This is a common question asked by Filipinos in Facebook groups. What does 68-1 or 46-1 stamped on the passport mean? The numbers refer to the articles in the Immigration Control Act of South Korea.
68-(1) means “Order of Departure”. This is stamped on the passport of an overstaying foreign passport holder who surrendered to the Immigration Office and volunteered to leave the country. In the Immigration Control Act, Article 68 contains the following:
Article 68 (Departure Order)
(1) The head of office or branch office, or the head of the foreigner internment camp may order any foreigner falling under any of the following subparagraphs to depart from the Republic of Korea: Read the rest here.
On the other hand, 46-(1) means “Order of Deportation”. It is stamped on the passport of an overstaying foreign passport holder who was caught by immigration officials. This carries a ban of a maximum of five years before the individual could come back to Korea. Article 46 of the Immigration Control Law of South Korea contains the following:
Article 46 (Persons to be Deported)
(1) The head of office or branch office or head of a foreigner internment camp may deport any of the following foreigners from the Republic of Korea according to procedures as prescribed in this Chapter: Read the rest here.
A common question asked by those who had the numbers stamped on their passport is: will they be able to apply for the EPS-TOPIK and be admitted as EPS workers? Here is what the official EPS website says:
Based on the information above, a person who had the 68-(1) or 46-(1) stamped on the passport is not eligible for the EPS visa. Even if the applicant passes the EPS-TOPIK test and gets chosen by an employer, the Immigration Office in South Korea will check the record of the applicant. They have the final decision on the visa application.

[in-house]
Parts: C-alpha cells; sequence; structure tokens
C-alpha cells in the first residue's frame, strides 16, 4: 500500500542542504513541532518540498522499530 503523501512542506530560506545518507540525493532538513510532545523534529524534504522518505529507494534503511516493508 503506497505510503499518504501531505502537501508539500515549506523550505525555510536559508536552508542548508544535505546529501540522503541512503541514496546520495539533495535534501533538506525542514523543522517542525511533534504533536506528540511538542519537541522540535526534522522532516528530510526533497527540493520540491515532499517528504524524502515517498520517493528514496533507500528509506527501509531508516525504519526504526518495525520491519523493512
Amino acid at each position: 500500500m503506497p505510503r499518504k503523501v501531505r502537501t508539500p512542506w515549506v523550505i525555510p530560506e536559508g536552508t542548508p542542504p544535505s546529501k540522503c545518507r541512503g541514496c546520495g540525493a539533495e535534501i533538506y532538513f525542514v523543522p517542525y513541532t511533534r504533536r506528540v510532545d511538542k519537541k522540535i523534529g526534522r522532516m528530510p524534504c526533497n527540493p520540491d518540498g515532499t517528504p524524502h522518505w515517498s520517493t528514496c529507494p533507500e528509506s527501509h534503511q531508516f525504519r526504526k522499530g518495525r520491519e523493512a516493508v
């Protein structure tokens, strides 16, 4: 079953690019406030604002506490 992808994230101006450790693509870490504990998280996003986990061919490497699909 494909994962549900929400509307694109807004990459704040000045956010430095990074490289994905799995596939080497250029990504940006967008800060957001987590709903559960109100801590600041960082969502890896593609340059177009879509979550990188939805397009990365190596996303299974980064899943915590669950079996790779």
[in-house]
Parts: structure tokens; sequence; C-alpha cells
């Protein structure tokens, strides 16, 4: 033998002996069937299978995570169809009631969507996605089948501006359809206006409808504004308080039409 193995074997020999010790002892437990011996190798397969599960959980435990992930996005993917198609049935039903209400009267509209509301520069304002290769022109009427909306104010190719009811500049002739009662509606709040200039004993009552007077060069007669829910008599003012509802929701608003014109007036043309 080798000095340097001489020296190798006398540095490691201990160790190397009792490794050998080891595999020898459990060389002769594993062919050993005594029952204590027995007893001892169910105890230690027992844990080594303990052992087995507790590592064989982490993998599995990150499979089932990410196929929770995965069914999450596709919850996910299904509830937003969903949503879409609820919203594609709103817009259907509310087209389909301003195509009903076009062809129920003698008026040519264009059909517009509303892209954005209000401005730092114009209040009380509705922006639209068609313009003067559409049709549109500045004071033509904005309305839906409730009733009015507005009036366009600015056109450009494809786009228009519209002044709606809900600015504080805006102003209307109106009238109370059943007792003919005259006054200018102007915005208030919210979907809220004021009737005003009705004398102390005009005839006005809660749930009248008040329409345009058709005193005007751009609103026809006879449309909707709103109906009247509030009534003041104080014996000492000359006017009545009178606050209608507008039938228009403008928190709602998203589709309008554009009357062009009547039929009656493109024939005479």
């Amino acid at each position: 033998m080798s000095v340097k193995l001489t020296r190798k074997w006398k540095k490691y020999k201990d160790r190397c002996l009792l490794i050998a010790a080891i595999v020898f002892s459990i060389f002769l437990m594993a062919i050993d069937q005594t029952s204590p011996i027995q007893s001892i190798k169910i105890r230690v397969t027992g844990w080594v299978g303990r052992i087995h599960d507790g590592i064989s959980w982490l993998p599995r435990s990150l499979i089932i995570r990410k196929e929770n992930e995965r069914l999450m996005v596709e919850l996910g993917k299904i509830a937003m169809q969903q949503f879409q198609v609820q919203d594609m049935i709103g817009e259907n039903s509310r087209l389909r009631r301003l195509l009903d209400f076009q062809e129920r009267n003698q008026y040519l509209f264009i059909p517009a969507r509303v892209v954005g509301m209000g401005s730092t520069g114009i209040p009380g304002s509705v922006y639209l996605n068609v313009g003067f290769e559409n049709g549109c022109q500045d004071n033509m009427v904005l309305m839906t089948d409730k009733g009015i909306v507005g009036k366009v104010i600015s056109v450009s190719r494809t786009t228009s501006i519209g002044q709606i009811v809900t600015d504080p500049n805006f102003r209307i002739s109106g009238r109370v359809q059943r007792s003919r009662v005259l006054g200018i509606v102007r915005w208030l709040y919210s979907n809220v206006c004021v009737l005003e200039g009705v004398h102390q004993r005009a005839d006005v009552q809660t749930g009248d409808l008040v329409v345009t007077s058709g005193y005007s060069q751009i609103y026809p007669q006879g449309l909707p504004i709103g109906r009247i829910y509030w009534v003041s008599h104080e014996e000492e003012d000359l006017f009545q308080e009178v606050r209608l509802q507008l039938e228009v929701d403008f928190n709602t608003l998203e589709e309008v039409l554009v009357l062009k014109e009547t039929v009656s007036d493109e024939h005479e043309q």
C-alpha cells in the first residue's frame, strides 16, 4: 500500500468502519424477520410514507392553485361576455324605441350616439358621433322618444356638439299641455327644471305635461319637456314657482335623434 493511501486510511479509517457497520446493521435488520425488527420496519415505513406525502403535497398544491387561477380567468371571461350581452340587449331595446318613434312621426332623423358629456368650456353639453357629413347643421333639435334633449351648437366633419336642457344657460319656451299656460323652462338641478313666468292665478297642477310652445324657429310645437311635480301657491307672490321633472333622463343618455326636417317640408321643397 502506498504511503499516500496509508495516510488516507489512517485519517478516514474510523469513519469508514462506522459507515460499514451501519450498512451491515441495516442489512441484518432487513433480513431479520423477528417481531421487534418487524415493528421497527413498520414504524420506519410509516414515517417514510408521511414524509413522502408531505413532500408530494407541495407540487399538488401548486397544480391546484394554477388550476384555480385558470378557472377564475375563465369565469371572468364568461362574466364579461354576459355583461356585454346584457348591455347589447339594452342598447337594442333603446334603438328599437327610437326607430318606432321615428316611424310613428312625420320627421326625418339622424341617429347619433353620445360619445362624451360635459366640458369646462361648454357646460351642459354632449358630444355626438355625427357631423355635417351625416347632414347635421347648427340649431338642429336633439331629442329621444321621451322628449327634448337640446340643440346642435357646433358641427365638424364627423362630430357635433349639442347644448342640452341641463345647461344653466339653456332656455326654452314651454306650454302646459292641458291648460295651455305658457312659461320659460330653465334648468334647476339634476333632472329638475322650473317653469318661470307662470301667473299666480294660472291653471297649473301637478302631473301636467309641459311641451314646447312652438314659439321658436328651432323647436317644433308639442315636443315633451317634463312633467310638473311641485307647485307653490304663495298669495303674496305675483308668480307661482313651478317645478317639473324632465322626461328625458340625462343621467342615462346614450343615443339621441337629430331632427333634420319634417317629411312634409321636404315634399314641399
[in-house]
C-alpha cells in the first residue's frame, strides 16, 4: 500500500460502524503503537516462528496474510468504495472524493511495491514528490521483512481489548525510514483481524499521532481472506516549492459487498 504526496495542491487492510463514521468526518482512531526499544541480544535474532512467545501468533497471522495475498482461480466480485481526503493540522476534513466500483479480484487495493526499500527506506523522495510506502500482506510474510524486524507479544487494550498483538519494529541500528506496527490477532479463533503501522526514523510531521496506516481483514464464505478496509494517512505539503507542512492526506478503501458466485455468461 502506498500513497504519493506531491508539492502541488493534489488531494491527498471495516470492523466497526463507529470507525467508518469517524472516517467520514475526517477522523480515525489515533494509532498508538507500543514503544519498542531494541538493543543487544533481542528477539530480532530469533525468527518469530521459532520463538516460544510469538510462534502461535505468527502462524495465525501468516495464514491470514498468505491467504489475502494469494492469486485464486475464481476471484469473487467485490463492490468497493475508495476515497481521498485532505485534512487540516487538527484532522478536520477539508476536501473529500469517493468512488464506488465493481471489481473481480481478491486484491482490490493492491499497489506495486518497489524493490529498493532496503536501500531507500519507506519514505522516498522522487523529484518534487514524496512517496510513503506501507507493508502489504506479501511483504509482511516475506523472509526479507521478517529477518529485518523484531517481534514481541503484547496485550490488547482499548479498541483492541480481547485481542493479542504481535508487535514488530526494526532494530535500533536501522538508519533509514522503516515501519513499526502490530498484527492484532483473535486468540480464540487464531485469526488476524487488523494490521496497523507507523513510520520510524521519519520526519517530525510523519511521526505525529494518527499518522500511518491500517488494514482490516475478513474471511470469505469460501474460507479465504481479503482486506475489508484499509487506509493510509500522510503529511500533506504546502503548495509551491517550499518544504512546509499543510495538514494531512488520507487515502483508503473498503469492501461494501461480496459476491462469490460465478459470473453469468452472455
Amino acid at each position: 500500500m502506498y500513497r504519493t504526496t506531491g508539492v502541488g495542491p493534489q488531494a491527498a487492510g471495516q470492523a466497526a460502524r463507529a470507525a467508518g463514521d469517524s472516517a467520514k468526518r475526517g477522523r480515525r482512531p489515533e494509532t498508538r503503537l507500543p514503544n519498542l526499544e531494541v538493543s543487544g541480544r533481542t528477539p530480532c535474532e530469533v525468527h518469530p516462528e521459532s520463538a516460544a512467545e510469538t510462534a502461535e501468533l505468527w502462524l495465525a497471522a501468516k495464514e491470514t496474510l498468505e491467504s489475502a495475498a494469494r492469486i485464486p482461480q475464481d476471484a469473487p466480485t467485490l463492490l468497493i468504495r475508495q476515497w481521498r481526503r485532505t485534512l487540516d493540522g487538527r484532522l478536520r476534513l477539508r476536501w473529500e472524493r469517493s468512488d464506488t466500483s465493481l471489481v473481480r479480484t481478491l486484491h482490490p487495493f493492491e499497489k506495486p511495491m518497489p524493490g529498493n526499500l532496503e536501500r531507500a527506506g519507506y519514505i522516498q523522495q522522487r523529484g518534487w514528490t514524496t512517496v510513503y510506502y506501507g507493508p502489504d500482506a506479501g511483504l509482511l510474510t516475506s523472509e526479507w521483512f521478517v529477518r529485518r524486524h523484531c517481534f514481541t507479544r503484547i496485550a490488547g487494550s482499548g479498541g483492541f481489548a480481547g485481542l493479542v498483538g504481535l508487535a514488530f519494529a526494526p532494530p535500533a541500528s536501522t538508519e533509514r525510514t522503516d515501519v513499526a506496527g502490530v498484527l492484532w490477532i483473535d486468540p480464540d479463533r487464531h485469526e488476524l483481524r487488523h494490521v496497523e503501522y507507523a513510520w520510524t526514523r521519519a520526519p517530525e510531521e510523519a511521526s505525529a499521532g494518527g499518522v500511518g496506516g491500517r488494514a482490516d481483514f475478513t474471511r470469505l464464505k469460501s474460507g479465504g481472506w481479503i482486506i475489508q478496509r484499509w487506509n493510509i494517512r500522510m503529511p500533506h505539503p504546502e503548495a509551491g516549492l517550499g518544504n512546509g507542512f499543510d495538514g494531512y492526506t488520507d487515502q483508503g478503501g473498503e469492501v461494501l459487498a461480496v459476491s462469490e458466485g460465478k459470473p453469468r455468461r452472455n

Is it possible for someone who left voluntarily to go back to Korea as a tourist? It is possible but only if they could get a visa from the Korean Embassy in their country.
No Entry-Ban on Voluntary Departure
Earlier this year, the Immigration Office announced a “no entry-ban” on overstaying foreigners who would voluntarily leave Korea until the end of the year.
Exemption from a re-entry ban for voluntary departure
â‘ Duration : 2016. 4. 1. ~ 9. 30. (6 months) – EXTENDED to December 31st
â‘ Place : Immigration offices at all ports of entry
â‘ Benefits for voluntary departure
â Exemption from the re-entry bans which were imposed due to the period of overstaying.
â€» Previously, there was an exclusion period for up to 2 years depending on the length of overstaying
â Exemption from the penalty for illegal migrants and their employers.
â Leaving the country freely without detention.
â Entering the ROK after receiving the re-entry visa from the diplomatic mission abroad.
â–¸ If you were deported as you were caught by the authorities, you would be banned from returning for up to 5 years regardless of the period of overstaying.
â–¸ There would be enhanced criminal penalty including accusation, etc., and increased fines would be imposed as well.
â‘ Procedure for voluntary departure
â If you choose to return to your home country voluntarily, you should come with a flight ticket and valid passport or travel document and report your voluntary return status to immigration offices at all ports of entry on your departure date.
â€» If you entered this country using a forged passport or any other abnormal ways, there will be more time needed for verification of identity. In these cases, you should contact and visit Immigration offices at ports of entry at least 3 days in advance of your departure date.
â‘ Contact details
â If you have any further inquiries, please contact the Immigration Contact Centre(â˜Ž 1345) or Immigration offices at ports of entry.
â€“ Incheon Airport : â˜Ž 032-740-7391~2 â€“ Gimhae : â˜Ž 051-979-1300